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The way in which public funds are used to support sanitation can have widely diverging results in terms of provision of sustainable sanitation services, particularly in terms of effectiveness and equity.

 

(abstract and presentation only)

To test this hypothesis and learn about the most efficient ways to  allocate public finance to the sector, WaterAid commissioned Trémolet Consulting to conduct a study about public finance for sanitation in rural Thailand, rural Bihar under the Total Sanitation Campaign and in Dar es Salaam (Tanzania).

The study evaluated public finance for sanitation on the basis of three key criteria, including comprehensiveness (whether funding is allocated so that all segments of the sanitation value chain function effectively), equity (whether funds are adequately targeted to reach the poor and disadvantaged groups) and leveraging (whether public funds are used in a way that effectively leverages other forms of finance). The study found wide differences in approaches to providing public funding for sanitation services and resulting outcomes.

Thailand’s government chose to allocate relatively little funding to sanitation but concentrate available financing on training local health officers, village leaders and volunteers so that they could conduct a range of activities including demand promotion and rigorous monitoring and evaluation. Although policy instruments used in the Thai sanitation sector have varied over the years, the ultimate result was that Thailand achieved dramatic increases in rural sanitation coverage, going from very low coverage to universal coverage in about four decades. An interesting aspect of the Thai approach is that they chose to focus on the most capable (and comparatively richer) villages and households first, expecting them to act as leaders for replication in less advanced villages. This worked initially, until hardware subsidies were allocated to the remaining poorest villages so as to reach universal coverage.

In India, by contrast, the Government of India introduced the Total Sanitation Campaign (TSC) in 1999 after decades of unsuccessful efforts to increase rural sanitation coverage through hardware subsidies. The TSC places emphasis on community mobilisation and provides hardware subsidies only to Below Poverty Line (BPL) households after they have built a latrine and the community as a whole has reached Open Defecation Free (ODF) status. Application of the TSC varies from State to State, however. In Bihar, one of India’s largest and poorest States, although substantial funding has been allocated to the TSC, these funds are not being disbursed effectively. This is due to a number of factors, including the lack of training of civil engineers in software approaches and the fact that NGOs providing software services face difficulties and long time lags for getting paid for their services. The Government of Bihar has identified that Above Poverty Line (APL) households are most lagging in adopting sanitation and has recently introduced hardware subsidies for them as well, thereby threatening to dampen the poverty focus of the TSC.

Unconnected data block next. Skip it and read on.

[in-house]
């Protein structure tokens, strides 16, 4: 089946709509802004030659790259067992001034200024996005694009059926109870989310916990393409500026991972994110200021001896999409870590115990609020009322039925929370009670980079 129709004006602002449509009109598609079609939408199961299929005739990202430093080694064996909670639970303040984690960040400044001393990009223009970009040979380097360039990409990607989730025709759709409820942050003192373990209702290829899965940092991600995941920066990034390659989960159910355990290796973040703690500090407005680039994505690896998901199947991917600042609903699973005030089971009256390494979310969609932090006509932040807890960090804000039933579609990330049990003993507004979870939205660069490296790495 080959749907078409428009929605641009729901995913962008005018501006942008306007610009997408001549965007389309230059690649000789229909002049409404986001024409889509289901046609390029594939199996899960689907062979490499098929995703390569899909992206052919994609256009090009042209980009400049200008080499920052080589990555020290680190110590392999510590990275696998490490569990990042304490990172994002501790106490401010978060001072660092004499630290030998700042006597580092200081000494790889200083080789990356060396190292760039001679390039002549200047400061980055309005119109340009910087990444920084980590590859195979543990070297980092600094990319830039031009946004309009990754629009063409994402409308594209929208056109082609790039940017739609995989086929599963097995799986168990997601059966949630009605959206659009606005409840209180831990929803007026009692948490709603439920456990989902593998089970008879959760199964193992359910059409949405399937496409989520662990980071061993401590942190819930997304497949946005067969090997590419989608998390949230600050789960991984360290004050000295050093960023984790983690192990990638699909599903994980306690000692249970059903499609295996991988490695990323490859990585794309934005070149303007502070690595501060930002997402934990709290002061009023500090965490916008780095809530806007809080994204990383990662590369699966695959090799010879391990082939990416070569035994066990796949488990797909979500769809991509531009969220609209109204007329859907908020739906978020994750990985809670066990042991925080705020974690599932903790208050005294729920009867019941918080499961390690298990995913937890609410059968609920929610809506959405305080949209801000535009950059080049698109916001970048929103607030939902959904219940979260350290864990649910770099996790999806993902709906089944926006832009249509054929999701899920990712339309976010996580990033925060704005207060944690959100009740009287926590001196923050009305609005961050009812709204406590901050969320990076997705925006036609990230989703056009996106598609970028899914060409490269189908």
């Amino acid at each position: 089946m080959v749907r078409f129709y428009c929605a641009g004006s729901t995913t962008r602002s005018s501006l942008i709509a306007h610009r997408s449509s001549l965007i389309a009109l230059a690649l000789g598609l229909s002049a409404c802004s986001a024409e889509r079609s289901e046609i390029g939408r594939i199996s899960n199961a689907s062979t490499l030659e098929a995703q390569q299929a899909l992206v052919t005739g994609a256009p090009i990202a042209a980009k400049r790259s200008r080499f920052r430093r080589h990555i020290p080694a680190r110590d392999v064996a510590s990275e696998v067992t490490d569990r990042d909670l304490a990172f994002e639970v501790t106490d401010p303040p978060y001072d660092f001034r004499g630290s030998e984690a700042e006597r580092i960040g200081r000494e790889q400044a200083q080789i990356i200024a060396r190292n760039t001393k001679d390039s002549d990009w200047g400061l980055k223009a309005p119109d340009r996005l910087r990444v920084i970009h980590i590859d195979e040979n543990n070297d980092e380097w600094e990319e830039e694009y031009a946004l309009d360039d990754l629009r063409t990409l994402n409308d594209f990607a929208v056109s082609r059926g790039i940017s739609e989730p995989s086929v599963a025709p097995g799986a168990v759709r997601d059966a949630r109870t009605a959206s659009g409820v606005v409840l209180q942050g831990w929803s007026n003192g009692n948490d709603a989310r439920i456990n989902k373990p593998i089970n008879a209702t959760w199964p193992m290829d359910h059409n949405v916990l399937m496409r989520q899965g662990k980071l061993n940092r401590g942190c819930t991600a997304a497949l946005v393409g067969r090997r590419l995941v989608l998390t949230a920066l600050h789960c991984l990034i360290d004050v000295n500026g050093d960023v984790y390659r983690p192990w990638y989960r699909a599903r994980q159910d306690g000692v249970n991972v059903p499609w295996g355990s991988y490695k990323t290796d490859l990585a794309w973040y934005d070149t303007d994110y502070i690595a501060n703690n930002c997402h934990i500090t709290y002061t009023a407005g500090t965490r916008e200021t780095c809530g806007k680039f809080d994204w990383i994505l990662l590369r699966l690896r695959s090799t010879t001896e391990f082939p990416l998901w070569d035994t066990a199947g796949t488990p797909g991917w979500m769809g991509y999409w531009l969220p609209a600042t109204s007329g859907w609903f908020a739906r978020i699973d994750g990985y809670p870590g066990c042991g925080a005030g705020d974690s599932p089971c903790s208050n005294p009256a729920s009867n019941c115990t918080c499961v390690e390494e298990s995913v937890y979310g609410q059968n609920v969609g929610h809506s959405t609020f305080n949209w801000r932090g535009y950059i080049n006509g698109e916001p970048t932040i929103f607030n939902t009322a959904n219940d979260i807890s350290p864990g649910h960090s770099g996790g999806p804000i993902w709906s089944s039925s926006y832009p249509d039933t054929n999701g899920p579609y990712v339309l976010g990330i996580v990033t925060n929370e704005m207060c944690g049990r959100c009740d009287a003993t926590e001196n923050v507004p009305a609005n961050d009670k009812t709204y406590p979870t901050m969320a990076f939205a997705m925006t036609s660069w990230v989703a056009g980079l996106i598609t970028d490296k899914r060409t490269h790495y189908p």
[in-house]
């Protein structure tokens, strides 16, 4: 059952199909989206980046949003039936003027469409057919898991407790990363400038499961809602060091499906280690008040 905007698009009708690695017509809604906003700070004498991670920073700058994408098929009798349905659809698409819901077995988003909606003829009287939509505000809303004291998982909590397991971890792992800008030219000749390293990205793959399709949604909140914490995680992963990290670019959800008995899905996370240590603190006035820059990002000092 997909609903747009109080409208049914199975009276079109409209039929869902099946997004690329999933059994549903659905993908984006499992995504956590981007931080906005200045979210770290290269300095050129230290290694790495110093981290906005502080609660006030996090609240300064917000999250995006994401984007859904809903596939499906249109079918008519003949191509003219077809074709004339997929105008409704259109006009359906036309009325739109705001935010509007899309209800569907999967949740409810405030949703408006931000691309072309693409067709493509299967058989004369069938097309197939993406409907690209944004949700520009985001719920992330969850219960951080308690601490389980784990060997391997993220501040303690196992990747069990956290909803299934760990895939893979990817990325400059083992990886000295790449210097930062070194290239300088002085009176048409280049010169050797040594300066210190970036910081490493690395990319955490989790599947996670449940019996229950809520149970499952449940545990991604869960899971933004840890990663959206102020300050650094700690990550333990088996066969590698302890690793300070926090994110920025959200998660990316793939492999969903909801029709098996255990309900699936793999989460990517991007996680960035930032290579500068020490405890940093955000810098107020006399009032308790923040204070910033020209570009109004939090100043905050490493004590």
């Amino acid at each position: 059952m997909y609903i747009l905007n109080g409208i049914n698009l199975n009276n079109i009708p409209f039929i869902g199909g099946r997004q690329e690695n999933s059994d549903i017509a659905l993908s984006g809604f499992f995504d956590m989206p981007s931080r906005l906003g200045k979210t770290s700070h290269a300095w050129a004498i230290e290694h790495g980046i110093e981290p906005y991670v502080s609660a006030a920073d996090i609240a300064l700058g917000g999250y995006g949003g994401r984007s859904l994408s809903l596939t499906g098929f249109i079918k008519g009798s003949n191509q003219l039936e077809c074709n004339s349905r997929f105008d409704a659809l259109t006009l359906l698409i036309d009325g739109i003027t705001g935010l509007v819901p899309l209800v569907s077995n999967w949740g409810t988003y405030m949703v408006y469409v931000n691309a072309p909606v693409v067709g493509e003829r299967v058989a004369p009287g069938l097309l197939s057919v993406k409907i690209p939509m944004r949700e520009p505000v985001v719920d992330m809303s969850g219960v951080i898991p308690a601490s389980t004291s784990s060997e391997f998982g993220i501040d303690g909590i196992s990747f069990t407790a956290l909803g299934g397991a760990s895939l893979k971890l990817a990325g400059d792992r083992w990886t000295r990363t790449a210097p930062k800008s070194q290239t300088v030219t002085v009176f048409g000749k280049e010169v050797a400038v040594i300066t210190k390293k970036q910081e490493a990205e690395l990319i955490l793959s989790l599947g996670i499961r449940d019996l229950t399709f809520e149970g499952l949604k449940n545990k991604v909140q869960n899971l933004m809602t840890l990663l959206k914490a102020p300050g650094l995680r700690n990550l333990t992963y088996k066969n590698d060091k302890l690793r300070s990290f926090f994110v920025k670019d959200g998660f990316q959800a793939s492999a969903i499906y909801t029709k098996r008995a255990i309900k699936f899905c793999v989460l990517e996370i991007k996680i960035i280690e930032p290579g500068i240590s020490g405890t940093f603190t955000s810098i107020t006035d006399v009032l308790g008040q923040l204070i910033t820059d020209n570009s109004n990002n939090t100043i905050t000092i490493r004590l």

In Dar Es Salaam, the Government chose to concentrate 99% of public funding on building network sewerage and sewage treatment facilities, even though these systems benefit only 10% and 3% of the city’s population respectively. Household on-site sanitation receives very limited funding for software support provided in a decentralised and uncoordinated manner, with no evidence of impact. This results in an inequitable situation, as the costs to households of building and maintaining a latrine are about 2 to 3 times higher than those of a network connection. Public funding for the sanitation sector in Dar es Salaam is therefore not effective, as it does not significantly increase coverage, achieve environmental results or improve public health.

The study identified four key lessons that could improve the delivery of public finance for sanitation:

(i) Allocate public funding to support the underlying support structure for the sector;
(ii) Strengthen service providers and invest in rationalising the sector;
(iii) Target funds available for hardware more effectively;
(iv) Adapt strategy through time in order to reflect changes in the sector and overall
environment.

Author: Sophie Trémolet